The recent controversy about sand being excavated and removed from the island has sparked speculation and finger pointing. After extensive research, The San Pedro Sun has "un-earthed " the truth about this issue.
Presently, there are four valid excavation permits in effect on Ambergris Caye – three are private permits and one is a public permit. Inspector of Mines, Evadne Wade of the Ministry of Natural Resources, Geology and Petroleum Department (GPD), awarded these permits. The private permits issued may be used for residential and land development. Public permits are issued for the repair of streets and the sand can be sold to residents of the island. The San Pedro Town Council (SPTC) currently holds the public permit.
In a telephone interview with The San Pedro Sun, Inspector Wade explained that any Belizean citizen, village or town council administration, can apply for an excavation permit. He or she is required to state the location they intend to excavate within the country. The Inspector and her team then conduct a technical assessment of the area, looking at many factors, including environmental impact. Concurrently, GPD asks, in the case of San Pedro Town, SPTC, to support or recommend if the area should be excavated. If SPTC does not support the project of the applicant, the Minister of Natural Resources "steps in" and ultimately makes the final decision.
"The fate of the sand is not mandated by government," stated Inspector Wade. This means that whatever sand is excavated on the island may be retained and/or legally removed from the island. The only way to stop this from happening is by petitioning the Ministry of Natural Resources. "If the residents of Ambergris Caye desire to have the excavated sand remain on the island, they need to take a collective position; for example, by signing a Petition. After signatures have been collected and meetings are held between, GPD and/or concerned residents, recommendations are made to the Minister responsible for Minerals, in order to make a final decision on the matter. A moratorium on extraction, removal, retention, etc. may be put into effect to prevent any sand from being removed from the island. Once the moratorium is in effect, a legalization processes may be initiated to prevent any further extraction, removal, etc.," she explained. "At this moment any valid permit/license holder who is removing the excavated material from the island is not doing anything illegal. It may be frowned upon but it is not illegal," she continued. "All of the foregoing matter is based on what the majority wants to take to the Minister," she ended.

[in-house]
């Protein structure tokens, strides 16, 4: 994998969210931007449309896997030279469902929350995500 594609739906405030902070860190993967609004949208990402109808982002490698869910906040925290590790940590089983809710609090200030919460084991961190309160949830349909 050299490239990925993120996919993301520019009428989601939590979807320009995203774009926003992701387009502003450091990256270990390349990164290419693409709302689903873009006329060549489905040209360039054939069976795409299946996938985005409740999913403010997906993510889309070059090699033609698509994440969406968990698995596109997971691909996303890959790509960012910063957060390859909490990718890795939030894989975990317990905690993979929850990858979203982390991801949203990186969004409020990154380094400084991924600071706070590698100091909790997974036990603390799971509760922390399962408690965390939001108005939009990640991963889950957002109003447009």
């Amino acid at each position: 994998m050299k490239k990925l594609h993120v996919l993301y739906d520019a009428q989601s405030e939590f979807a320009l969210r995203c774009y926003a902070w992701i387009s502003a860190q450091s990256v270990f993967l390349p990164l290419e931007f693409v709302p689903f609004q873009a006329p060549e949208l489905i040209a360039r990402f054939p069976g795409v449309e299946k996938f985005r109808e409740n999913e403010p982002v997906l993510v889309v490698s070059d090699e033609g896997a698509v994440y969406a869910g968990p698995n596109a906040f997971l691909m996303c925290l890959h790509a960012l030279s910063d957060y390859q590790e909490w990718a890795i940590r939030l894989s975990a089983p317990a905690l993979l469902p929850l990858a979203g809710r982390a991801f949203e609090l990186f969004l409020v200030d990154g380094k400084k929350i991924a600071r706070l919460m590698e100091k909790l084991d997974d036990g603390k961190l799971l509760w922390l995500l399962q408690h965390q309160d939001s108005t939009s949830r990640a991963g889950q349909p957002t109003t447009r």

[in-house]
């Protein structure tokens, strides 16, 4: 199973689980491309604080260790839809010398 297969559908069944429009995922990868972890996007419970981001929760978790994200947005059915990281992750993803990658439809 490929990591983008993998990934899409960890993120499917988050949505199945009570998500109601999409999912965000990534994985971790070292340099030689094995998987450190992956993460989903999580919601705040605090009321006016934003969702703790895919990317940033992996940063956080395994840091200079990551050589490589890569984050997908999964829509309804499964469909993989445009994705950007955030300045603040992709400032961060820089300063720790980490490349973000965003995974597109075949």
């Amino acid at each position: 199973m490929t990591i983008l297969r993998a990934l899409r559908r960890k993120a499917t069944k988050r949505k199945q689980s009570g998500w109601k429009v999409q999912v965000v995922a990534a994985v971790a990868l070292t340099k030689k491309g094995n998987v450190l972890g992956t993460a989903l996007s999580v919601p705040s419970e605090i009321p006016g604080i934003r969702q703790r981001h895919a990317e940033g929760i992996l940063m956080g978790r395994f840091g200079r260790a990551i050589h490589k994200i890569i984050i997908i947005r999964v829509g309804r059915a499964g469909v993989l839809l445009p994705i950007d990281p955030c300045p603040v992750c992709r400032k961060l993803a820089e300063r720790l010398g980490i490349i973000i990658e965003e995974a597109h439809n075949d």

In an interview with Area Representative Manuel Heredia Jr., the petition process is something his office will be looking into. He said, "we will do whatever it takes to prevent this from happening." The San Pedro Sun will be informing its readers on the progress of this Petition in upcoming issues.